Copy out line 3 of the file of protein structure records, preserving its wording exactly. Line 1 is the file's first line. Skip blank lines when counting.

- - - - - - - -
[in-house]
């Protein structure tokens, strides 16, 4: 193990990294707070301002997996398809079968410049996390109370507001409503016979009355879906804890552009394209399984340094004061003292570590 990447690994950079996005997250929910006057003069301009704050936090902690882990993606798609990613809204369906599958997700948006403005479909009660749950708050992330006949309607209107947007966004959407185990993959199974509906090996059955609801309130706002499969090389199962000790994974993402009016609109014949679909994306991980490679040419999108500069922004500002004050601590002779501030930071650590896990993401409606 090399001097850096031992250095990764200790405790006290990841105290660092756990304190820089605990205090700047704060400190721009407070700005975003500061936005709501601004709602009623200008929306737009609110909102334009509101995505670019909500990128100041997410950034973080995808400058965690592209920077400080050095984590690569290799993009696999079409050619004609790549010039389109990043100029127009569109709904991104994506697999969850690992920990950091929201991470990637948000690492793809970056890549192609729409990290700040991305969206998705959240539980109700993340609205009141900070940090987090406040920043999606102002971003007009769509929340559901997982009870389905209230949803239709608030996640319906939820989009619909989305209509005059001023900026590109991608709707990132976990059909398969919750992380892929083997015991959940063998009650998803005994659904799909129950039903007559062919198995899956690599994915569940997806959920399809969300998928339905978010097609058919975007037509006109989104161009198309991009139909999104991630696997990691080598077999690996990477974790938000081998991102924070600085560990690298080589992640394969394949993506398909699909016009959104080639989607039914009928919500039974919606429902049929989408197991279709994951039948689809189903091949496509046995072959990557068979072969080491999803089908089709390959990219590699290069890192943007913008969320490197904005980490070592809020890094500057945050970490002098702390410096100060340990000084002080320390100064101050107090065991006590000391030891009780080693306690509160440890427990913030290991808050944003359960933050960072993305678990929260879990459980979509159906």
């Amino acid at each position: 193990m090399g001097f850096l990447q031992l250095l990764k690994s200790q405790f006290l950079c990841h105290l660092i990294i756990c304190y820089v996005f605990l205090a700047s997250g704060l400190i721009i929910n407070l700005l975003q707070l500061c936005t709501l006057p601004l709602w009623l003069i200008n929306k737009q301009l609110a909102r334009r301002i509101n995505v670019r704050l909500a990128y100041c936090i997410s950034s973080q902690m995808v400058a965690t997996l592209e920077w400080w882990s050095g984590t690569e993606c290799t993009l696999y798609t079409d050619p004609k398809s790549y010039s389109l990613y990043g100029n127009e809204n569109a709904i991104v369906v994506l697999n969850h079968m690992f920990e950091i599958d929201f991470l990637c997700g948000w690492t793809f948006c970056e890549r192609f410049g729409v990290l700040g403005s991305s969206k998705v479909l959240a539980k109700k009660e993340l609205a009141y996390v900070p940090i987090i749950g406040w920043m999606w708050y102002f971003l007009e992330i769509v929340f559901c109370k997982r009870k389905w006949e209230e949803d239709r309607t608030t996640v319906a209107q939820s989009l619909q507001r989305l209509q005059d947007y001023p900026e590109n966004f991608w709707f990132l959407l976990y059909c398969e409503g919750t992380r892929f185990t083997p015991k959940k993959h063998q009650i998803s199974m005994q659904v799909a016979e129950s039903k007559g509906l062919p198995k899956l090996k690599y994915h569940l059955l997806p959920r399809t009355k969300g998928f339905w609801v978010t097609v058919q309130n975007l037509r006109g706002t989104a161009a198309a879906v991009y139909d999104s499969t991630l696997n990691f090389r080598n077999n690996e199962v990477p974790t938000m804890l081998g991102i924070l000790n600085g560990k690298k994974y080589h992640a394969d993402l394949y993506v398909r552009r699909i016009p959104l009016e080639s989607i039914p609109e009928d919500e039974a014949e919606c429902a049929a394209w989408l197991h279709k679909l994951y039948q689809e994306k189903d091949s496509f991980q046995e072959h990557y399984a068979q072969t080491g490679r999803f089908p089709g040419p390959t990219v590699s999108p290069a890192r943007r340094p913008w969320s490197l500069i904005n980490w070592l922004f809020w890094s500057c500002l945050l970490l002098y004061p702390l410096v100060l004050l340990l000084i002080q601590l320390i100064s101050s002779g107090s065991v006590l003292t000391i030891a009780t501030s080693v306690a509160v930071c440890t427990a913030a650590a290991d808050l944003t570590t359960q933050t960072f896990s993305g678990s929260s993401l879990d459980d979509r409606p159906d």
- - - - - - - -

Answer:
């Amino acid at each position: 193990m090399g001097f850096l990447q031992l250095l990764k690994s200790q405790f006290l950079c990841h105290l660092i990294i756990c304190y820089v996005f605990l205090a700047s997250g704060l400190i721009i929910n407070l700005l975003q707070l500061c936005t709501l006057p601004l709602w009623l003069i200008n929306k737009q301009l609110a909102r334009r301002i509101n995505v670019r704050l909500a990128y100041c936090i997410s950034s973080q902690m995808v400058a965690t997996l592209e920077w400080w882990s050095g984590t690569e993606c290799t993009l696999y798609t079409d050619p004609k398809s790549y010039s389109l990613y990043g100029n127009e809204n569109a709904i991104v369906v994506l697999n969850h079968m690992f920990e950091i599958d929201f991470l990637c997700g948000w690492t793809f948006c970056e890549r192609f410049g729409v990290l700040g403005s991305s969206k998705v479909l959240a539980k109700k009660e993340l609205a009141y996390v900070p940090i987090i749950g406040w920043m999606w708050y102002f971003l007009e992330i769509v929340f559901c109370k997982r009870k389905w006949e209230e949803d239709r309607t608030t996640v319906a209107q939820s989009l619909q507001r989305l209509q005059d947007y001023p900026e590109n966004f991608w709707f990132l959407l976990y059909c398969e409503g919750t992380r892929f185990t083997p015991k959940k993959h063998q009650i998803s199974m005994q659904v799909a016979e129950s039903k007559g509906l062919p198995k899956l090996k690599y994915h569940l059955l997806p959920r399809t009355k969300g998928f339905w609801v978010t097609v058919q309130n975007l037509r006109g706002t989104a161009a198309a879906v991009y139909d999104s499969t991630l696997n990691f090389r080598n077999n690996e199962v990477p974790t938000m804890l081998g991102i924070l000790n600085g560990k690298k994974y080589h992640a394969d993402l394949y993506v398909r552009r699909i016009p959104l009016e080639s989607i039914p609109e009928d919500e039974a014949e919606c429902a049929a394209w989408l197991h279709k679909l994951y039948q689809e994306k189903d091949s496509f991980q046995e072959h990557y399984a068979q072969t080491g490679r999803f089908p089709g040419p390959t990219v590699s999108p290069a890192r943007r340094p913008w969320s490197l500069i904005n980490w070592l922004f809020w890094s500057c500002l945050l970490l002098y004061p702390l410096v100060l004050l340990l000084i002080q601590l320390i100064s101050s002779g107090s065991v006590l003292t000391i030891a009780t501030s080693v306690a509160v930071c440890t427990a913030a650590a290991d808050l944003t570590t359960q933050t960072f896990s993305g678990s929260s993401l879990d459980d979509r409606p159906d």